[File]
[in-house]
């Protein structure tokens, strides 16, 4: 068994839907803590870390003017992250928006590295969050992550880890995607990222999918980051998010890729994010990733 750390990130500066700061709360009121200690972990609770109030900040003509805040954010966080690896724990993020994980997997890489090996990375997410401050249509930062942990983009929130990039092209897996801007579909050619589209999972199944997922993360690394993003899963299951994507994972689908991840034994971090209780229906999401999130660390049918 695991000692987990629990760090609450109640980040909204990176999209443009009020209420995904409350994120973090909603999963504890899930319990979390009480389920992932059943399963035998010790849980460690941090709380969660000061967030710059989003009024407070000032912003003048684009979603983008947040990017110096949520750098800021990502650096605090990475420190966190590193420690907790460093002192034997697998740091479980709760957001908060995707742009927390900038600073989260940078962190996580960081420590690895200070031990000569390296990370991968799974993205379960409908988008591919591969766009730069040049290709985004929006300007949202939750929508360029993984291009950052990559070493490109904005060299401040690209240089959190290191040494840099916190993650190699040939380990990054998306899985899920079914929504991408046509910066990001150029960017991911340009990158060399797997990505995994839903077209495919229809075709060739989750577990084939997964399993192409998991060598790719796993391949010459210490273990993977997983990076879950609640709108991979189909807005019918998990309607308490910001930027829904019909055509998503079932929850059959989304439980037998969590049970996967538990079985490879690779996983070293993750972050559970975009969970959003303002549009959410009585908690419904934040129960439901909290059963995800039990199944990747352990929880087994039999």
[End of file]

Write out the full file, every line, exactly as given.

[in-house]
């Protein structure tokens, strides 16, 4: 068994839907803590870390003017992250928006590295969050992550880890995607990222999918980051998010890729994010990733 750390990130500066700061709360009121200690972990609770109030900040003509805040954010966080690896724990993020994980997997890489090996990375997410401050249509930062942990983009929130990039092209897996801007579909050619589209999972199944997922993360690394993003899963299951994507994972689908991840034994971090209780229906999401999130660390049918 695991000692987990629990760090609450109640980040909204990176999209443009009020209420995904409350994120973090909603999963504890899930319990979390009480389920992932059943399963035998010790849980460690941090709380969660000061967030710059989003009024407070000032912003003048684009979603983008947040990017110096949520750098800021990502650096605090990475420190966190590193420690907790460093002192034997697998740091479980709760957001908060995707742009927390900038600073989260940078962190996580960081420590690895200070031990000569390296990370991968799974993205379960409908988008591919591969766009730069040049290709985004929006300007949202939750929508360029993984291009950052990559070493490109904005060299401040690209240089959190290191040494840099916190993650190699040939380990990054998306899985899920079914929504991408046509910066990001150029960017991911340009990158060399797997990505995994839903077209495919229809075709060739989750577990084939997964399993192409998991060598790719796993391949010459210490273990993977997983990076879950609640709108991979189909807005019918998990309607308490910001930027829904019909055509998503079932929850059959989304439980037998969590049970996967538990079985490879690779996983070293993750972050559970975009969970959003303002549009959410009585908690419904934040129960439901909290059963995800039990199944990747352990929880087994039999």